While I wasn’t thrilled to get shut down for 12 hours, I’m determined to salvage some sort of lesson for independent music business out of all this. That’s what I do.
Well, I’m not sure what caused the suspension of my account overnight, but it happened outside of the hosting service’s office hours, and as far as I can figure, it seems to have been the result of a faulty WordPress plugin, exacerbated by a massive increase in traffic.
Sorry to the people who phoned and got my voicemail — I was actually out DJ-ing when it happened.
In the meantime, I’ve received a huge number of emails from people concerned about what might have happened to the site. After all, there was a lot of material for a suspicious mind to work with there.
Despite the company’s 24-hour email support, I wasn’t able to get any response from them after their initial notification that the site had been switched off. This morning, now they’re back at work, they’ve switched it back on and have asked me to resolve the technical issues.
Well — I’ll do my best. I know how to install and uninstall WordPress plugins. I’m not the most technically-minded guy on the planet, and I’m certainly not going to go and learn how to debug scripts because of this. But I know some clever and generous people.
Legal threats and takedown notices
While most people who wrote thought that there was some link between the IFPI and the site’s disappearance, that does look unlikely at this point. I haven’t heard anything that might support that theory.
All the same, I was incredibly grateful to Richard Esguerra from the Electronic Frontier Foundation, who wrote with this useful list of links:
EFF – Legal Guide for Bloggers
EFF – Bloggers’ FAQ – Overview of Legal Liability Issues
EFF – Bloggers’ FAQ – Intellectual Property
EFF How to Blog Safely (About Work or Anything Else)
EFF – Bloggers’ FAQ – Section 230 Protections
EFF – Bloggers’ FAQ – Index of Questions
Additionally, I recommend that you visit the Chilling Effects Clearinghouse website. The Chilling Effects site is an online informational resource that addresses Internet law issues: (cease and desists, trademark/copyright claims, parody/gripe sites, anonymity, defamation, cybersquatting, UDRP process, reverse engineering, linking etc.)
The FAQ sections go into detail about situations similar to yours and how to tell if someone has a legitimate claim against you. The site has a database of cease and desist letters to which you can also submit copies of any take-down notice you receive.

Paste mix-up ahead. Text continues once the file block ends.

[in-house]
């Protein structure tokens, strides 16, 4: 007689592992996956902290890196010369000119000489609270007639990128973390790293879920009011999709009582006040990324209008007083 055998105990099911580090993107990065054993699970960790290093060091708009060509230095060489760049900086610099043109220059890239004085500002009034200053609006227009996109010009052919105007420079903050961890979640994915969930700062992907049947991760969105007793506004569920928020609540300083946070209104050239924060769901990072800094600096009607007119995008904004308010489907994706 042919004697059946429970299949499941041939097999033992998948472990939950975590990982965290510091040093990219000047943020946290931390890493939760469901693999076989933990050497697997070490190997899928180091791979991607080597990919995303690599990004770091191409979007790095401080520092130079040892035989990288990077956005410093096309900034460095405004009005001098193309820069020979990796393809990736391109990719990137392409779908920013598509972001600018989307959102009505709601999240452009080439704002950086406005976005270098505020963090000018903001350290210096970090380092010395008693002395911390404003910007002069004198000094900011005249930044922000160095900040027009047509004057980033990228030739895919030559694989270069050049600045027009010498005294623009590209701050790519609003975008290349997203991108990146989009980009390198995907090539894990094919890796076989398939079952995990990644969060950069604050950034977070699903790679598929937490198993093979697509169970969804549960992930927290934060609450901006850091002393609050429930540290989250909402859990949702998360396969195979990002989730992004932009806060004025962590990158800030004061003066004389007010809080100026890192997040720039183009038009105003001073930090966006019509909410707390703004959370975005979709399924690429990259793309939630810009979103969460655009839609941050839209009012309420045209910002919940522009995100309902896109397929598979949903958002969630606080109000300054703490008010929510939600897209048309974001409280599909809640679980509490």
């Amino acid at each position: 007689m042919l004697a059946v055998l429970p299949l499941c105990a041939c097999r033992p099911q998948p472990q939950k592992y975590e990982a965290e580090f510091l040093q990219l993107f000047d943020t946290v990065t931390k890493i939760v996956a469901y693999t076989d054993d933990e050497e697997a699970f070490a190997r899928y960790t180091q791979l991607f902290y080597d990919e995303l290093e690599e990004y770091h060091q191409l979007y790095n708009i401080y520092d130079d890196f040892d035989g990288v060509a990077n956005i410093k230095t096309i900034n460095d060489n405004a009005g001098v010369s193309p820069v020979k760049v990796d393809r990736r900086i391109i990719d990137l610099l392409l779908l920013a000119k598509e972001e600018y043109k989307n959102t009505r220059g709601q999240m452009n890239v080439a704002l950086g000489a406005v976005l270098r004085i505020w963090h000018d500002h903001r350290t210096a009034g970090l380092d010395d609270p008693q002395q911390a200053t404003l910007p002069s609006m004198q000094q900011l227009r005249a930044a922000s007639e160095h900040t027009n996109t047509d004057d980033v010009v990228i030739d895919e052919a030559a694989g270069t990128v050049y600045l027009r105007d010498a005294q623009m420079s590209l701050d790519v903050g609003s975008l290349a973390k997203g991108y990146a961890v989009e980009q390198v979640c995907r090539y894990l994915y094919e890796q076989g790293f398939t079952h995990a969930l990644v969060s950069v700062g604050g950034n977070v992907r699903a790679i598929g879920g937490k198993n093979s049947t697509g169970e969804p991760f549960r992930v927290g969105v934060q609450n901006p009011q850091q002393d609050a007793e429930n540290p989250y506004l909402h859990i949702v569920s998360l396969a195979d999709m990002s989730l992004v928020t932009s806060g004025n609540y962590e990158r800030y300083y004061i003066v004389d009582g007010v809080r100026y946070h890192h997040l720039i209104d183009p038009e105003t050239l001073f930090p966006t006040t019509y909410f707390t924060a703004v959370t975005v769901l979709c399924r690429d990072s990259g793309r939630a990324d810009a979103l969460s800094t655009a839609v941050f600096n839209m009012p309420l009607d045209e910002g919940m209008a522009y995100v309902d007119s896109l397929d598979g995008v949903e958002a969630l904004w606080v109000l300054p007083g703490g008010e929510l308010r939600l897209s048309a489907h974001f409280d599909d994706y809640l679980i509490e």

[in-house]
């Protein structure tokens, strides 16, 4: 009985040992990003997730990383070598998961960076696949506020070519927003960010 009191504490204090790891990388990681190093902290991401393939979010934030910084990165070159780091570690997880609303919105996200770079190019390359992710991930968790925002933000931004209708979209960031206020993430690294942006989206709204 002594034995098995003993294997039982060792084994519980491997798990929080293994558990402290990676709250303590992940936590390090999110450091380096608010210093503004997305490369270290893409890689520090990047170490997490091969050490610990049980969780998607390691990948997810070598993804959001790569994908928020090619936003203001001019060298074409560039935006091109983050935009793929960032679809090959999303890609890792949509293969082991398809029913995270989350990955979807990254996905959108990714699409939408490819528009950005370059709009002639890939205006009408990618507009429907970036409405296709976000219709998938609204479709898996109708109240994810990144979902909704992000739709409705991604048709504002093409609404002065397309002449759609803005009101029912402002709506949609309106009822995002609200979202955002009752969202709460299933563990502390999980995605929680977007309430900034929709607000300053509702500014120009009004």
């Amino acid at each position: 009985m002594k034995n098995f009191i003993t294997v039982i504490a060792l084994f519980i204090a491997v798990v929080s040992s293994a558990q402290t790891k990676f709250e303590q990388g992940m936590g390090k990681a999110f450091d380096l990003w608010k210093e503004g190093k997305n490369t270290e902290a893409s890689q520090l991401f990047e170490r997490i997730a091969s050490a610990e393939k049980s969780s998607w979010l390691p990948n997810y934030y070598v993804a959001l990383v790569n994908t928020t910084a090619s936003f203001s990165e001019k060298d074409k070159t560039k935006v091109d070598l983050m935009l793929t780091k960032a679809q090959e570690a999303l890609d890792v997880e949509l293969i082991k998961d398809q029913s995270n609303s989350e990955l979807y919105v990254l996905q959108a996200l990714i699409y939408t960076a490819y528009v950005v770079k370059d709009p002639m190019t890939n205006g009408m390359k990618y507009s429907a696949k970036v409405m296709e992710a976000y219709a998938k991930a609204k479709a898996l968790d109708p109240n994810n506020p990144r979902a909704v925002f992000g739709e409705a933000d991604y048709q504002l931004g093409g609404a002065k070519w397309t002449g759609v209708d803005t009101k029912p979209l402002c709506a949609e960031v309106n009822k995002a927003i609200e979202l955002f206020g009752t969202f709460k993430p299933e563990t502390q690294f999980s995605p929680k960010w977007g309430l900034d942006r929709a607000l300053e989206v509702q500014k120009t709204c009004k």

I recall reading a bit of controversy about linking. The Chilling Effects Linking FAQ may answer some questions for you.
The Chilling Effects Defamation FAQ may also be informative.
Note that many of these resources frame the issues according to US law; depending on the nature of your dispute and the parties interested, the laws may work differently.
True. I’m in the UK, where the laws are significantly different. All the same, many of the basic principles apply, and Internet Freedom is a British website that will be of interest to anyone concerned with issues like these.
But there’s no legal wrangling going on here, as far as I can make out. Just a case of the wheels falling off while driving too fast.
UPDATE (31 Oct 2016): Tim Jackson of Who Is Hosting This has provided this
Bloggers’ Guide to Online Defamation to replace an old, dead EFF link. Thanks Tim!
This should happen to you
But it just goes to show that the tipping point from modest online venture to talk of the town can happen pretty fast. I don’t have to be able to do the coding thing in order to have a website that attracts tens of thousands of visitors in a 24-hour period.
And perhaps that’s the lesson here. With just a little bit of knowledge, it’s possible to get a website up online, talk about music, and get a lot of attention.
This should be your record label, your band, your venue, your publishing company. Except for the getting shut down bit.
Music is, after all, phenomenally important to most people. It absolutely boggles the mind that the people who run organisations that deal with something that adds so much value to everyone’s lives can make themselves so unpopular in the process.
Bring a friend
I’ve just heard that this site is approaching the front page on Digg.com, which is a pretty significant driver of traffic, so I’m bracing myself for the next onslaught.
Thanks to everyone who’s visited, linked to the site, thought about the issues and had their say. It’s been pretty overwhelming and a little bit humbling to get that sort of support from so many people — including people whose sites I read religiously so I can know what I’m talking about.
Hopefully I’ll be able to get any residual bugs ironed out quickly, and normal service will resume without further incident.
You’ll notice that the post about time management for music business that I wrote and timed to hit the site this morning went live with no difficulties.
Thanks for coming
Since you’re here, please help yourself to my free e-book as my gift. It won’t tell you what to do when your website gets closed down or how to deal with a sudden rush of traffic from every corner of the internet — but it will tell you 20 Things You Must Know About Music Online.